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Considering aeroelastic flutter, when an eigenfrequency of the wing meets with an aerodynamic frequency, the commonly mentioned solutions make sense: avoid the convergence zone by limiting speed, or by increasing the wing's eigenfrequency trough stiffness, reduced weight, or reduced span.

Makes sense, especially if I use the spring and mass model for the wing: enter image description here

I'll use the analogy with the conventional spring as it makes things easier to understand for me.

So Wikipedia says: "Prediction involves making a mathematical model of the aircraft as a series of masses connected by springs and dampers which are tuned to represent the dynamic characteristics of the aircraft structure. [...] Small carefully chosen changes to mass distribution and local structural stiffness can be very effective in solving aeroelastic problems."

My 3 questions are:

1: Do I understand correctly that with this approach, the wing will act similarly to the following model, where the motion is rather chaotic?

enter image description here

2: This should have no certain frequency. Does this mean flutter is avoided?

3: Does this mean flutter can be avoided by redistributing mass around the wing, without increasing stiffness or reducing mass?

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  • $\begingroup$ so flutter is avoided here by having so many random eigenfrequencies in a single object that neither can really get excited much? $\endgroup$
    – Abdullah
    Nov 3 '20 at 15:27
  • $\begingroup$ According to my understanding, yes. $\endgroup$
    – GZoltan
    Nov 3 '20 at 15:34
  • $\begingroup$ 3: redistributing mass without reducing mass means increasing mass or introducing weak spots. That might avoid flutter, but it would definitely harm performance in many other ways. $\endgroup$ Nov 3 '20 at 17:57
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Do I understand correctly that with this approach, the wing will act similarly to the following model, where the motion is rather chaotic?

No, your combination of masses and springs will have several eigenfrequencies. For aeroelastic analysis only the lowest eigenfrequency counts because this will couple with aerodynamic frequencies at the lowest flight speed. Once you fly faster, the next eigenfrequnecy in line will resonate, but that is only hypothetical because flutter caused by the lowest frequency has already destroyed the airframe.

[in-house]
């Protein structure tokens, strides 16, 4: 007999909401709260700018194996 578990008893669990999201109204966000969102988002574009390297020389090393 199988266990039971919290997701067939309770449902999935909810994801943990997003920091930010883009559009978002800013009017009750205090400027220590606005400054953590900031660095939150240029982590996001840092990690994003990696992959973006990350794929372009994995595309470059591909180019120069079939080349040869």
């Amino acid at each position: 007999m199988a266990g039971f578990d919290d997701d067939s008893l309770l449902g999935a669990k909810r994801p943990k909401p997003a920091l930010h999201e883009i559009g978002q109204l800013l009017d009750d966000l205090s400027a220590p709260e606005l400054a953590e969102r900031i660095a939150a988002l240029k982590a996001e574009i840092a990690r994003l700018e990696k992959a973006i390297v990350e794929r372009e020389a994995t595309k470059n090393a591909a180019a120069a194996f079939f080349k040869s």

In very rare cases the lowest eigenfrequency will already couple with aerodynamic oscillations at speeds below stall speed. Then the aircraft can be operated in the gap between the lowest and the second-lowest eigenfrequency.

This should have no certain frequency. Does this mean flutter is avoided?

No, since it has several eigenfrequencies, flutter is as certain as before.

Does this mean flutter can be avoided by redistributing mass around the wing, without increasing stiffness or reducing mass?

Flutter cannot be avoided, only its speed shifted up by damping. The rule always is to place the center of gravity ahead of the axis of rotation (that would be the elastic axis in case of wing torsion), so any movement causes an inertial damping force. This is the reason for the forward location of wing mounted engines.

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    $\begingroup$ You could mention that hydraulic control surfaces operate unbalanced, with the CG well aft of the rotation axis by virtue of the "rigid" hydraulic connection that makes the surface effectively a fixed part of the trailing edge, and if unpowered, the damping ability of the idle actuator is considered sufficient to prevent the imbalanced surface from reacting/magnifying movement in parent structure. If the damping ability of a dead actuator(s) is found to be insufficient, then additional passive flutter dampers are required. $\endgroup$
    – John K
    Nov 4 '20 at 3:33
  • $\begingroup$ "The damping ability of the idle actuator is considered sufficient..." VSS Enterprise? For moving/turning surfaces, how stable or unstable to be in the airstream seems to be the quandary, especially when Velocity goes well beyond hurricane force. $\endgroup$ Nov 6 '20 at 8:50

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